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On the one hand, therefore, "classic" crimes, especially in the area of fraud, are shifting to the Internet. On the other hand, there is now a large number of malware programs with which IT structures of companies, public institutions but also private individuals can be targeted. The aim is also usually to extort money from those affected or to gain other economic advantages, e.g. in the case of hacker attacks on Bitcoin exchanges or Bitcoin wallets. In some cases, crimes in this area are also politically motivated, e.g., when public institutions are specifically attacked.

The forms of commission and malware occurring in connection with cybercrime include in particular:

  • Phishing and pharming.
    In so-called "phishing", passwords are usually tapped from the user. To do this, users are usually requested by e-mail to enter private data such as access data, account number, PIN or TAN. Alternatively, the computer of the affected person can also be infected by a Trojan, for example by pressing a link.
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  • Skimming.
    "Skimming" refers to the spying of information stored on electronic payment cards and the access data (PIN). Based on this data, cards can be counterfeited and ultimately misused.
  • Ransomware.
    The term ransomware is composed of "ransom" and "malware" and describes a malicious program that prevents the use of data or the entire computer system of the affected person. The victim then receives a request to pay money in order to avert (further) damage. The ransom is regularly paid in cryptocurrencies (e.g. Bitcoins or Ethereum). The affected parties are often given only a short window of a few hours, otherwise there is a threat of permanent data loss.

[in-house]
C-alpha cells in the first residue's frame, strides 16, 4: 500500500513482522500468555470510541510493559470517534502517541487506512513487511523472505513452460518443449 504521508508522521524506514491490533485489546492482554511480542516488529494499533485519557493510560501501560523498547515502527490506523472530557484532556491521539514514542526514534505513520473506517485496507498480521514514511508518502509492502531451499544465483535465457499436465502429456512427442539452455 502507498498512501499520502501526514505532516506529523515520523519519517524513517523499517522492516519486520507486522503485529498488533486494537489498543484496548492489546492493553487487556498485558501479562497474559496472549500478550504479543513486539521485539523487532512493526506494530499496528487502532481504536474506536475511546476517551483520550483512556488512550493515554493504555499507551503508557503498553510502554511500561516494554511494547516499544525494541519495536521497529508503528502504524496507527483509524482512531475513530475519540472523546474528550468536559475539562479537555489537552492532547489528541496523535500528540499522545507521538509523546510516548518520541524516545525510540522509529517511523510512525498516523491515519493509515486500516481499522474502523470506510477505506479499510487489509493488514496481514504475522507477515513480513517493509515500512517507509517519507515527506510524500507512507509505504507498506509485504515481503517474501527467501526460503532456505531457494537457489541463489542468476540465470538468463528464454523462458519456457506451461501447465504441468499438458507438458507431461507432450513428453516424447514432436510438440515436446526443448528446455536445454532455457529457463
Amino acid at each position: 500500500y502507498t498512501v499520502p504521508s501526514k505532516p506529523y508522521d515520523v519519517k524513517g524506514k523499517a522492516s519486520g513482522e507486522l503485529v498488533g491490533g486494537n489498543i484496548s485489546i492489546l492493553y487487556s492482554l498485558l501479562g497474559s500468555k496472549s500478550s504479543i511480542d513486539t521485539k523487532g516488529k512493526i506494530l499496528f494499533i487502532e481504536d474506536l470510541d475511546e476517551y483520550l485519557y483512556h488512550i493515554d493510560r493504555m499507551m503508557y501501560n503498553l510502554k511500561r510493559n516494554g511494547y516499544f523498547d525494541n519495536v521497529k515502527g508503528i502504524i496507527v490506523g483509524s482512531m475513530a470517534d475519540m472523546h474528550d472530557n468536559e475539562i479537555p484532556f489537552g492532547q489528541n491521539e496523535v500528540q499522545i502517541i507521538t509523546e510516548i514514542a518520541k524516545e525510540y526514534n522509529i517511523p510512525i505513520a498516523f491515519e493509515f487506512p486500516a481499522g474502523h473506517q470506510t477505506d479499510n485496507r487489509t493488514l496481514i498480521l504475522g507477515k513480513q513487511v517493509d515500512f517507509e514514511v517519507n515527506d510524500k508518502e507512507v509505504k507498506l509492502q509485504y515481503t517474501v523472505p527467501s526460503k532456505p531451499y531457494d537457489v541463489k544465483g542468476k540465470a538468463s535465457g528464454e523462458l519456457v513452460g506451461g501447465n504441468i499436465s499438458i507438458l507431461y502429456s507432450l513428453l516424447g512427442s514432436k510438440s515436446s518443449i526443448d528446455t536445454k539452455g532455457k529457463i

• Denial of Service (DoS) and Distributed Denial of Service (DDoS)
    Denial-of-service (DoS) and distributed denial-of-service (DDoS) describes an attack on a network by overloading it. With the help of a large number of simultaneous requests or accesses to a website or a system, this is overloaded. As a result, a website is no longer accessible and a system can no longer be used. This form of attack is also used partly for acts of extortion, but also partly to commit other crimes from the field of cybercrime during the attack, such as the installation of another malware.
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  • Bitcoin mining.
    Bitcoins are now the most well-known cryptocurrency. It is a virtual currency that can be used worldwide without the involvement of a bank. The "coins" are limited to a certain number, but this must be created digitally first, the so-called "mining". Mining requires special hardware and regularly incurs such high electricity costs that it is not financially viable. Therefore, this is accessed with the help of malicious software on foreign computers and so their computing power tapped.
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According to a 2017 study by the digital association Bitkom, more than half of companies in Germany (53%) have already fallen victim to industrial espionage, sabotage or data theft in the past two years. The number of unreported cybercrime cases is probably high. Attacks by malware are either not noticed or those affected, including companies, make the required payment in order to quickly obtain the release of the IT systems.

Current information on the security situation in the area of cybercrime can be found on the website of the German Federal Office for Information Security (BSl) at:

If you or your company have been the victim of a cybercrime attack, it is worthwhile to consult a lawyer specializing in criminal law at an early stage. We will be happy to advise you in the event of an attack and work for you with the specialized contacts at the authorities (often: state criminal investigation offices). We will also advise you on how to proceed, in particular on any criminal charges to be filed immediately. Due to the increasing frequency, it is also advisable to take preventive action. We support you in drawing up emergency plans and instructions in the event of a cybercrime attack. All of this serves to clarify the facts of the case and the perpetrators quickly and in a legally sound manner, and ultimately also to enforce claims for damages against perpetrators and third parties.